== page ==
Fianna Fáil's Jim O'Callaghan says it would be a breach of his profession's code of conduct if he refused to represent someone legally because of their politics.
It comes after the Irish Independent reported that Mr O'Callaghan was hired by former Sinn Féin leader Gerry Adams to act in a defamation case.
Mr O'Callaghan - who is a long-serving barrister alongside his political career - has been heavily critical of Sinn Féin during the election campaign.
However, the Fianna Fáil candidate for Dublin Bay-South said he separates his private profession and his politics.
Speaking on the Pat Kenny Show, he explained: "I had a significant legal career as a barrister prior to becoming a TD.
"I represented thousands of people... I've represented Fine Gael TDs and ministers, Fianna Fáil TDs and ministers, Labour politicians, people from the SDLP and Sinn Féin, unionist parties in Northern Ireland, prominent businessmen and prominent trade unionists.
"I do not discriminate as a barrister between people who come to me looking to be represented.
"Nor could I, because I'd be breaching the code of conduct of the Bar of Ireland if I decided 'I'm not going to represent that person, I don't like their politics'".
He also stressed that he is not allowed to talk about individual cases.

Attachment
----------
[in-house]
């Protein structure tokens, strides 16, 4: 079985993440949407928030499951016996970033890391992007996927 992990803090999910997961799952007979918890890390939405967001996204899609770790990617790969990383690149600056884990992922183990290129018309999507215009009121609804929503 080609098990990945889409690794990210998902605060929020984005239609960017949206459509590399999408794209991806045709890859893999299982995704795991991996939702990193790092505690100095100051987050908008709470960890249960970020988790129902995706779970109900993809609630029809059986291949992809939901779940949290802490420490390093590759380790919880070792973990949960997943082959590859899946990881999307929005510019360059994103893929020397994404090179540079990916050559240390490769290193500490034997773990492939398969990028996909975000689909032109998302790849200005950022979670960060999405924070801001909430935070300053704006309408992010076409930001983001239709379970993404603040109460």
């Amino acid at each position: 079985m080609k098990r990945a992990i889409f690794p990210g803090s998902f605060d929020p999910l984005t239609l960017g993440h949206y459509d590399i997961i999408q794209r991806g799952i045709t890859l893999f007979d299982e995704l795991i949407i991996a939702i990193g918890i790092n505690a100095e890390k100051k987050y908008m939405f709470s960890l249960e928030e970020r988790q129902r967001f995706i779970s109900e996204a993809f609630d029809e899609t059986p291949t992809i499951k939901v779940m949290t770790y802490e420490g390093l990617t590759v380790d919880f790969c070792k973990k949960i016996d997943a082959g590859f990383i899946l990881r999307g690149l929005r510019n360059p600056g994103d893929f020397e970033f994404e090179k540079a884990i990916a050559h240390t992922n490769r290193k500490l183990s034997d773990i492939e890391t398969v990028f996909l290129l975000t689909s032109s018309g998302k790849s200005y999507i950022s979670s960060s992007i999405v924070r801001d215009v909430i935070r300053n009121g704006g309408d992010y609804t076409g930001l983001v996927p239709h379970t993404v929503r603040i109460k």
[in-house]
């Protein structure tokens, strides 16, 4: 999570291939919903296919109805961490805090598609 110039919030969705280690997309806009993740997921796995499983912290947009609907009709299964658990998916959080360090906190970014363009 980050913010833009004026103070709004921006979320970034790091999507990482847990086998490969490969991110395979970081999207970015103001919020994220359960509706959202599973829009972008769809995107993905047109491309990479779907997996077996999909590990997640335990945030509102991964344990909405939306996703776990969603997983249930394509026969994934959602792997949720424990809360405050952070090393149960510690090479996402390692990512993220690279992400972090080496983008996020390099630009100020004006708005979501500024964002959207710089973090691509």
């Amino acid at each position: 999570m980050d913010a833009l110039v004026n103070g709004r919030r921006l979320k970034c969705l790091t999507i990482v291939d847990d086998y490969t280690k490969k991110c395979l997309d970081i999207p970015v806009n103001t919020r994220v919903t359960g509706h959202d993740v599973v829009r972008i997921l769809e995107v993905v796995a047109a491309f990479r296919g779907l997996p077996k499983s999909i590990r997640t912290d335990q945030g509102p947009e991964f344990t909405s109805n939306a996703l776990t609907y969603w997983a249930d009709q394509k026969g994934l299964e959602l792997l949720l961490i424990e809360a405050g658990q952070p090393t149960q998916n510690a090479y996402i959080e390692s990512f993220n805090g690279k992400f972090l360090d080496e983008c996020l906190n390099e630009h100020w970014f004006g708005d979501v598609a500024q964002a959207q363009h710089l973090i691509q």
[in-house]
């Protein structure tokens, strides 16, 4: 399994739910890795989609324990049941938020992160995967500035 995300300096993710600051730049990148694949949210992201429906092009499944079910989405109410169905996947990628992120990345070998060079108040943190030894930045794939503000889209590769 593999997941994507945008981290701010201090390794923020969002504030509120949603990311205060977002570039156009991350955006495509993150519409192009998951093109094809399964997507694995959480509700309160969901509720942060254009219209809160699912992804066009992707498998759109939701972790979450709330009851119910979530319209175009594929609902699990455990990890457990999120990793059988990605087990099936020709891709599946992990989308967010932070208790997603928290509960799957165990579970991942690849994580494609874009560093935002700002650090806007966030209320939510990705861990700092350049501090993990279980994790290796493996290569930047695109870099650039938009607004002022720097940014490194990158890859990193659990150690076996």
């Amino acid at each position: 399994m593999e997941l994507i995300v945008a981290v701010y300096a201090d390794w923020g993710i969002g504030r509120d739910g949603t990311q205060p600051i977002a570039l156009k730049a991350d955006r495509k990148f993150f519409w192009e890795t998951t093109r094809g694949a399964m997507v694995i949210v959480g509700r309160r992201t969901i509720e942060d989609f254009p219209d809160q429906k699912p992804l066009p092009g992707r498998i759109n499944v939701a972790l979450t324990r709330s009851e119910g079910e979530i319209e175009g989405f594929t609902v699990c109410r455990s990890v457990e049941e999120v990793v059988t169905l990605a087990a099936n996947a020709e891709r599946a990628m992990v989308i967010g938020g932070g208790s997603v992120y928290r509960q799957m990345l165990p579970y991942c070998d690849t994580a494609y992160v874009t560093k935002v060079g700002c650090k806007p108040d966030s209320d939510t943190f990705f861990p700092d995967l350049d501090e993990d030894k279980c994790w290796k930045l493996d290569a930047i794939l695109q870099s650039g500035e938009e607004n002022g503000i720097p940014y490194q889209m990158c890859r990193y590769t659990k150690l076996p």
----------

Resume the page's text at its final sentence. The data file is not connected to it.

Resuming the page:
In a statement, the Bar Council said: "It is the duty of barristers to be independent and free from any influence, especially such as may arise from their personal interests or external pressure, in the discharge of their professional duties as barristers.
"Barristers cannot discriminate in favour of or against any person availing, or seeking to avail, of the services of the barrister on the grounds of race, colour, sex, sexual orientation, language, politics, religion, nationality, national or social origin, national minority, birth or other status.
"This is detailed in the code of conduct of The Bar of Ireland, to which all members of the independent referral bar are bound.
"It is in accordance with the provision that everyone is entitled to access to justice, which is central to trust in the Irish legal system and the rule of law."